A Cold Storage Unit’s Worst Nightmare

A Cold Storage Unit’s Worst Nightmare

The Embarrassing Secret that No Cold Storage Unit Wants You to Hear

Cold storage units are by far the largest piece of equipment regularly found inside a kitchen.  While that might be a “well… yeah” moment for some, when you’re designing a space, you have no choice but to actively keep that fact in mind.  You can’t exactly wheel your cold storage to a different part of the kitchen if something goes sideways, after all.

As a result, there’s an ever-present threat hanging like a cold fog around designing a space that includes cold storage.  A nightmare of a situation that is often overlooked, but has the very real potential to ruin both budget and banquet:  Ground water.

Fortunately, a bit of forethought and planning can go a long way towards preventing what might otherwise be a.. (wait for it)… titanic problem.

Freezer assemblies can freeze ground water

When simply looking at outlines in Revit, it’s easy to forget that a cold storage unit is a giant metal box that sucks so much thermal energy from food items that they completely change physical states. As such, the material directly surrounding the unit (concrete, earth, etc.) can easily be affected by these nearby temperature changes.

It’s also easy to forget that water expands when it freezes.  This can be a problem.

In the past, floor buckling was prevented by running a series of perferated piping underneath the unit.  The piping was connected to outside air, which would keep the ground from freezing when outside air is warmer than ground temperature. If it was installed correctly, that is.  If not installed correctly, a pipe to the outside could sometimes contribute an unfortunate amount of moisture to the surrounding area.  No bueno.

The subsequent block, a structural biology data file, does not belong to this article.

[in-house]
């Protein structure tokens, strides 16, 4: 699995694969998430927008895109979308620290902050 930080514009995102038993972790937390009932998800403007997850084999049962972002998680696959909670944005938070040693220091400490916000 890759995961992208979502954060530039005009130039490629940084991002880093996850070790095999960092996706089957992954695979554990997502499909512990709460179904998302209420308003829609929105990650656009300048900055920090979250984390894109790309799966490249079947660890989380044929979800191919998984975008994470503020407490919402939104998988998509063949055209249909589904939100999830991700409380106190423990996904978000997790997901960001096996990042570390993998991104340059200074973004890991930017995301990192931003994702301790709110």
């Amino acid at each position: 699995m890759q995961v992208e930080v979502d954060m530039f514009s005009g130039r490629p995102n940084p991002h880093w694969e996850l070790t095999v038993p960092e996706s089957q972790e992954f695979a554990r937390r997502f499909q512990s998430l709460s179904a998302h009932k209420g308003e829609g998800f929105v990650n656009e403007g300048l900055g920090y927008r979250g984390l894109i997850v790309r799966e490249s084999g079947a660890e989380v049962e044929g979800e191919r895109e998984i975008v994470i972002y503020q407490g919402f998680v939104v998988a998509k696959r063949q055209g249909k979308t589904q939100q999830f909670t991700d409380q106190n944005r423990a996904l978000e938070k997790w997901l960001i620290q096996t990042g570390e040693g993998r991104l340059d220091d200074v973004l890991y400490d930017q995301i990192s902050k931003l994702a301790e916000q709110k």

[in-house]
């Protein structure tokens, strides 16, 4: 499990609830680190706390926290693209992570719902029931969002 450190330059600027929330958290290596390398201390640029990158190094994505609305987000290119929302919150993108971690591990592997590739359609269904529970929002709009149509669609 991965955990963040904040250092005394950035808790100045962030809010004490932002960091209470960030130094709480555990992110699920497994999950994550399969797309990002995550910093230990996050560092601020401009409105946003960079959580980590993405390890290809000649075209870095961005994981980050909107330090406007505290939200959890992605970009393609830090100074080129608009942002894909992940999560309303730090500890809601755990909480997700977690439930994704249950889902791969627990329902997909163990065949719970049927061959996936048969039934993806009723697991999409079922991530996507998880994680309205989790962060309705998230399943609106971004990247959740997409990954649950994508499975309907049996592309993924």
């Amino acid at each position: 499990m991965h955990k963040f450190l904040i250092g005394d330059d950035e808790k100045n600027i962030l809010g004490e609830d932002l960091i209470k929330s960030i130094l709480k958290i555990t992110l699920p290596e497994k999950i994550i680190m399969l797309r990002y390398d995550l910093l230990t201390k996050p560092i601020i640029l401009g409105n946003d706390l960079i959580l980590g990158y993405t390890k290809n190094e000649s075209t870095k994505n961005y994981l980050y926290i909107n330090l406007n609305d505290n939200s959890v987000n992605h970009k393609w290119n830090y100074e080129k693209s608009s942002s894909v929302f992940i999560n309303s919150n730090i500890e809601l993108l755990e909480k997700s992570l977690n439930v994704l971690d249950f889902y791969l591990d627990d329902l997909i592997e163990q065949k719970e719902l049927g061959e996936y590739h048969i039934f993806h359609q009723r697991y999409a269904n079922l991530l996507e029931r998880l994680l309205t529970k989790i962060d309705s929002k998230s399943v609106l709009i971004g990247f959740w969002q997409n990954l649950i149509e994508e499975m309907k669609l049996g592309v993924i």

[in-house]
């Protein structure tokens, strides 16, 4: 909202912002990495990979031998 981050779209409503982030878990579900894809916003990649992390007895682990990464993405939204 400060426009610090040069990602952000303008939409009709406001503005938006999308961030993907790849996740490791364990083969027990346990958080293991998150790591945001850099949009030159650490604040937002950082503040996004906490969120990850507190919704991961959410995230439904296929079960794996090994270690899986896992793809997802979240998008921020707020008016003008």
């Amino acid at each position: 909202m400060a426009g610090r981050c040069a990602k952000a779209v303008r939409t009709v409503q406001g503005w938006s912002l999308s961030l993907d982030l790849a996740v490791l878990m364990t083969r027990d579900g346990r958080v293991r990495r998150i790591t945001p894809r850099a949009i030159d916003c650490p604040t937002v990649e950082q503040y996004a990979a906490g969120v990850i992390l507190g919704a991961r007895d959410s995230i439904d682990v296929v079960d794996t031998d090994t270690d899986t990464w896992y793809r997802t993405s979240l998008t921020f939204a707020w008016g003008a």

More recently, however, the problem of ground water is more effectively addressed with electrical heating strips strategically placed beneath the slab, which keeps the ground nice and unbuckled.

This solution isn’t available in every case, however.  There are some considerations to be made that are more foundational.

What type of foundation do you have?

There are many, many factors that help to determine what type of foundation will be laid for various building projects.  Area history (are earthquakes common?), geography (how high is the water table?), and paranormal activity (are there any native peoples buried nearby?) are just a few of the more common considerations.

While some types of foundations are sufficient in protecting nearby ground water from a cold storage unit’s icy sphere of influence, not all are sufficient.  The concrete slab might not be thick enough, the ground water penetration might be higher than normal, or the unit itself might be recessed too deeply for the concrete to adequately compensate.

The location of the unit is another important piece of information to consider.  For instance, a unit on the second floor is probably fine.

Climate Considerations

Another consideration comes in the form of the climate zone in which the cold storage is being installed.  Climates that have low amounts of existing ground water or lower levels of precipitation (such as a desert climate zone) generally can be excluded from requiring such an option. The available ground water underneath the cold storage will be low enough to be excluded from consideration.

Size matters

Keep in mind, only larger units are in danger of freezing the ground.  The small ones just don’t have it in them, no matter how hard they may try. Most manufactureres recommend making modifications at around 225 square feet.  Which isn’t really all that large, all things considered.


Ground water underneath cold storage assemblies is a problem that tends to be overlooked.  Conditions rarely align in such a way as to cause these kinds of problems, but it does happen.  And it costs a pretty penny to fix.

So now you know.

No, no, don’t thanks us.  It’s our job at Foodesign to think about these kinds of things.